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France

Ex-French President Nicolas Sarkozy must face trial for corruption and influence peddling in Muammar Gaddafi case

Sarkozy is accused of using his influence to acquire leaked details of an investigation into claims that his 2007 campaign was funded by former Libyan dictator Muammar Gaddafi

PUBLISHED : Thursday, 29 March, 2018, 11:01pm
UPDATED : Friday, 30 March, 2018, 4:50am

Former French president Nicolas Sarkozy has been ordered to stand trial on charges of corruption and influence peddling involving a judge from whom he sought information about an investigation, a legal source told AFP on Thursday. 

Prosecutors have also recommended Sarkozy’s lawyer Thierry Herzog and former judge Gilbert Azibert stand trial in the case dating back to 2014, the source said. 

If confirmed it would be a second trial for the right-winger, who is set to be prosecuted over alleged illegal campaign financing for his unsuccessful re-election bid in 2012, although he is expected to appeal the decision.

In the most serious of the allegations against him, the 63-year-old has also been charged over suspected illegal financing and corruption involving former Libyan dictator Muammar Gaddafi. 

The influence-peddling case centres on conversations between Sarkozy’s lawyer and the judge, Azibert, that were tapped by investigators looking into claims that Sarkozy had once accepted illicit payments from the L’Oreal heiress Liliane Bettencourt. 

He was cleared over the Bettencourt allegations in 2013, but the wiretaps suggested he had floated the idea that Azibert, a magistrate from a top appeal court, could be given a top job in Monaco in exchange for information on the Bettencourt investigation.  

Furious Sarkozy vows to fight 'crazy' Libya corruption charges

Sarkozy has argued that the job never materialised, meaning he is not guilty of anything, but investigators believe the deal fell through because the former president and his lawyer learned their phones were being tapped.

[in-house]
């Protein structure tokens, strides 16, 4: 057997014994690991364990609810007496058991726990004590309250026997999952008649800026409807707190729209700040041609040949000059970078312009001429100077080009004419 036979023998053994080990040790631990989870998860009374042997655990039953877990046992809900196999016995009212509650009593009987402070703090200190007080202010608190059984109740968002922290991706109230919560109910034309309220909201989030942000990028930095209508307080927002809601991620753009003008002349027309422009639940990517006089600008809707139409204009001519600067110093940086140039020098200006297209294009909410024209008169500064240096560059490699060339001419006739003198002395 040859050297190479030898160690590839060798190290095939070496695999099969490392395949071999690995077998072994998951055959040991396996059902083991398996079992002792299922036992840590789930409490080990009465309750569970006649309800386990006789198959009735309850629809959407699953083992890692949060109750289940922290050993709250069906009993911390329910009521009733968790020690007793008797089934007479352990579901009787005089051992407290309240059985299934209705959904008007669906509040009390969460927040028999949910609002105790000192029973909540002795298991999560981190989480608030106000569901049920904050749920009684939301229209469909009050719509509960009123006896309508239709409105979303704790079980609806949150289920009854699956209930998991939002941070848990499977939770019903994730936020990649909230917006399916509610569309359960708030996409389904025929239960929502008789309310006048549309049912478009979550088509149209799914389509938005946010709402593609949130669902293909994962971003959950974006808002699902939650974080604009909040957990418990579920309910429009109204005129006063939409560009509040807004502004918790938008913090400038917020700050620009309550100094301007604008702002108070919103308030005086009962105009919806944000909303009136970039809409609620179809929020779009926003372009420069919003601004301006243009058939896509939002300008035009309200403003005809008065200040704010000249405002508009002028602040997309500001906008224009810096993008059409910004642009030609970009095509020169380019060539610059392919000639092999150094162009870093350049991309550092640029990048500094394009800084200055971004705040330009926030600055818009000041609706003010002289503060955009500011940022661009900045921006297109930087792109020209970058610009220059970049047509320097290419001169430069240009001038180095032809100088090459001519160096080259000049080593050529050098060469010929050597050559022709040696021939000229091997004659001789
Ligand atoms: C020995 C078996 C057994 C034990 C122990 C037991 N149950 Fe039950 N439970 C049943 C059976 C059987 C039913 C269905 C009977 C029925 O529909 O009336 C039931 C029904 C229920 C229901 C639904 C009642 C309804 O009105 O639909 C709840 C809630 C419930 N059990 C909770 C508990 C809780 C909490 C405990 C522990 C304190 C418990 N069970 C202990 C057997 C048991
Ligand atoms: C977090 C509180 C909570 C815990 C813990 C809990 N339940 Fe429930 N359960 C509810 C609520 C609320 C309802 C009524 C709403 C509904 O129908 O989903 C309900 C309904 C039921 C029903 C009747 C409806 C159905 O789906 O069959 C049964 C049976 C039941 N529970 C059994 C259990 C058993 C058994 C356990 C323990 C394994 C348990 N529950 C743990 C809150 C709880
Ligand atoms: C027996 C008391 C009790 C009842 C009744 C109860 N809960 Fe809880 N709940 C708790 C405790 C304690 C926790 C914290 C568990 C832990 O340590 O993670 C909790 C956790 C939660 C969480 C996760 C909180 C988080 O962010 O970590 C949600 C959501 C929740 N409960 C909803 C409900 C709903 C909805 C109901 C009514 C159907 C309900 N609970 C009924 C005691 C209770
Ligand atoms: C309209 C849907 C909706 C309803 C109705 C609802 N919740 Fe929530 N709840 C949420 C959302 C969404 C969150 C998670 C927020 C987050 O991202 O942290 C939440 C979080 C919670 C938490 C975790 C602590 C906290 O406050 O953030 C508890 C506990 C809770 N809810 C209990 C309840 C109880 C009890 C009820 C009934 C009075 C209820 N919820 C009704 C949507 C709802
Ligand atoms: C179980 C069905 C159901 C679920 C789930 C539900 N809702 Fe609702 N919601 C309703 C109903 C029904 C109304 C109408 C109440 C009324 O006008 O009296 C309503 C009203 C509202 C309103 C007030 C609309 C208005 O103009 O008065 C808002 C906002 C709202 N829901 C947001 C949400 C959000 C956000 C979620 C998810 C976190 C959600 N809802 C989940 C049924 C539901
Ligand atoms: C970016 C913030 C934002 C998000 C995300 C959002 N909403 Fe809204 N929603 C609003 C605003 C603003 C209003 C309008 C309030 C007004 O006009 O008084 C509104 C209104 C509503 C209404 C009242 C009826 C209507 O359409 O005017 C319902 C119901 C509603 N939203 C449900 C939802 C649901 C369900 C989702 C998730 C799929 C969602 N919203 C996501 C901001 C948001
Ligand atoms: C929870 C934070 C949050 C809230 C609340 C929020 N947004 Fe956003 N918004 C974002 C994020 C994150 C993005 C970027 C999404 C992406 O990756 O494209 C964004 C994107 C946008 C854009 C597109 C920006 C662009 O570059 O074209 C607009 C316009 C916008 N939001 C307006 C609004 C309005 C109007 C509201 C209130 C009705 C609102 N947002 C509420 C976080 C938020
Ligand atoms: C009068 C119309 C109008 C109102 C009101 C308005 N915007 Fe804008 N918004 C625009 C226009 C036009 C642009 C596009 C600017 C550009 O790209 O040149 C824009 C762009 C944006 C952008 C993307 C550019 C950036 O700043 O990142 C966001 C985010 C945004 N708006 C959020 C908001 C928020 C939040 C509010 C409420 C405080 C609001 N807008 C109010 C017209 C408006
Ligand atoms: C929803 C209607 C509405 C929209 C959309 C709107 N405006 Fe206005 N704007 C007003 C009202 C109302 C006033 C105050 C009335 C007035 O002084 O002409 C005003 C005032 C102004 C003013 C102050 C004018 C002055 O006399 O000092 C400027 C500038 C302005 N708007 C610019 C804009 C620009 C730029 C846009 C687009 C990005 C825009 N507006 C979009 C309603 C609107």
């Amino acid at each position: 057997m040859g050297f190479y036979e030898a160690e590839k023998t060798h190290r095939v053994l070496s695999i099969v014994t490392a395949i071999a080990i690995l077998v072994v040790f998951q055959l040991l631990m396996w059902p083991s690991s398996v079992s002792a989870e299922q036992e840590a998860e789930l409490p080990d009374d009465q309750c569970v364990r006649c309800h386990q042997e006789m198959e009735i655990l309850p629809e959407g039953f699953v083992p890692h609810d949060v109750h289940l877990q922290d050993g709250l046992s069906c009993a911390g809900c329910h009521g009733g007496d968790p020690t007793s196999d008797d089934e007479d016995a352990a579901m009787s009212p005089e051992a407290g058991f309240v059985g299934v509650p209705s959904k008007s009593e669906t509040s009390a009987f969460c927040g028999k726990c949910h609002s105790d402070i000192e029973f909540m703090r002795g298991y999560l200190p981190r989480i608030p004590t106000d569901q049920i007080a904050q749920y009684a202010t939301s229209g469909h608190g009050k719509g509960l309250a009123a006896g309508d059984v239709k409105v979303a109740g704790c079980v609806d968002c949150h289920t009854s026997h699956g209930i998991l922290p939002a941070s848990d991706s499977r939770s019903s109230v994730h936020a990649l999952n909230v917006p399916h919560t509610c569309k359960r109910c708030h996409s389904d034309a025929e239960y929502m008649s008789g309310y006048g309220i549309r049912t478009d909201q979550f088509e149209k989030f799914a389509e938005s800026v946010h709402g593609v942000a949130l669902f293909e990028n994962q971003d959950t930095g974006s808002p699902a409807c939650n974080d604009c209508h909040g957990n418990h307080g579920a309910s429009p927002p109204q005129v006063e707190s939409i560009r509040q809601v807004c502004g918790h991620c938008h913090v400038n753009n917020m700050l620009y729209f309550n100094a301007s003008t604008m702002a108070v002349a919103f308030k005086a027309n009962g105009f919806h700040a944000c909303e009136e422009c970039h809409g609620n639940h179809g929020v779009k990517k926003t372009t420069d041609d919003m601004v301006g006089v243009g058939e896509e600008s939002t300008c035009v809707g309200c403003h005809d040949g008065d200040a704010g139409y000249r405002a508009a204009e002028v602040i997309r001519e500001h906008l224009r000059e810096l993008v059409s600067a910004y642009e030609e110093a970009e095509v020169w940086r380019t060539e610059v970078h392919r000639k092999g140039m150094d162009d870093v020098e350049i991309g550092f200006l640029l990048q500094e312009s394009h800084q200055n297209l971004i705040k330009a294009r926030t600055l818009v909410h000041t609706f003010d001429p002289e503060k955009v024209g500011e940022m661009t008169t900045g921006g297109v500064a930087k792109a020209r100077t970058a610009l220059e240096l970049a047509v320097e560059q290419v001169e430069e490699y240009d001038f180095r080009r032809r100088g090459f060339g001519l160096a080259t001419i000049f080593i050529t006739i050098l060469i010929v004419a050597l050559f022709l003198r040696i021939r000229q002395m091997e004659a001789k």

Herzog and Azibert are also facing charges of violation of confidentiality.  

In 2014, Sarkozy became the first former French president to be taken into police custody during a preliminary stage of the inquiry.  

He is not the first ex-president to be prosecuted for corruption – his predecessor Jacques Chirac was given a two-year suspended sentence in 2011 for embezzlement and misuse of public funds during his time as mayor of Paris. 

Sarkozy claims he is innocent of all the charges against him and has consistently claimed the cases are politically motivated. 

After being charged over the Libya financing allegations on March 21, he vowed to clear his name. 

“It might take me one, two, 10 years but I’ll smash this group [of accusers] and will restore my honour,” he said during an emotion-charged prime-time television interview. “I don’t plan to give an inch!” 

Sarkozy had already stepped back from a front-line public role in 2016 after he failed with a bid to run again for president, but he remains an influential figure behind the scenes at the Republicans party. 

After being charged in the Libya case, he admitted that he was “finished” in politics.

Sarkozy was president from 2007 to 2012 but was defeated by Socialist Francois Hollande when he ran for re-election. 

He has since faced a series of investigations into alleged corruption, fraud, favouritism and campaign-funding irregularities. 

Sarkozy’s lawyers had previously argued that magistrates investigating the alleged secret Libyan funding exceeded their powers and went on a “fishing expedition” by tapping his conversations with them between September 2013 and March 2014, breaching lawyer-client privilege. 

Based on the intercepts, Sarkozy is accused of having discussed offering a promotion to a prosecutor in return for tip-offs on an investigation.

The investigator was looking into accusations that his former party treasurer and others exploited the mental frailty of France’s richest woman, Liliane Bettencourt, to extract political donations in cash.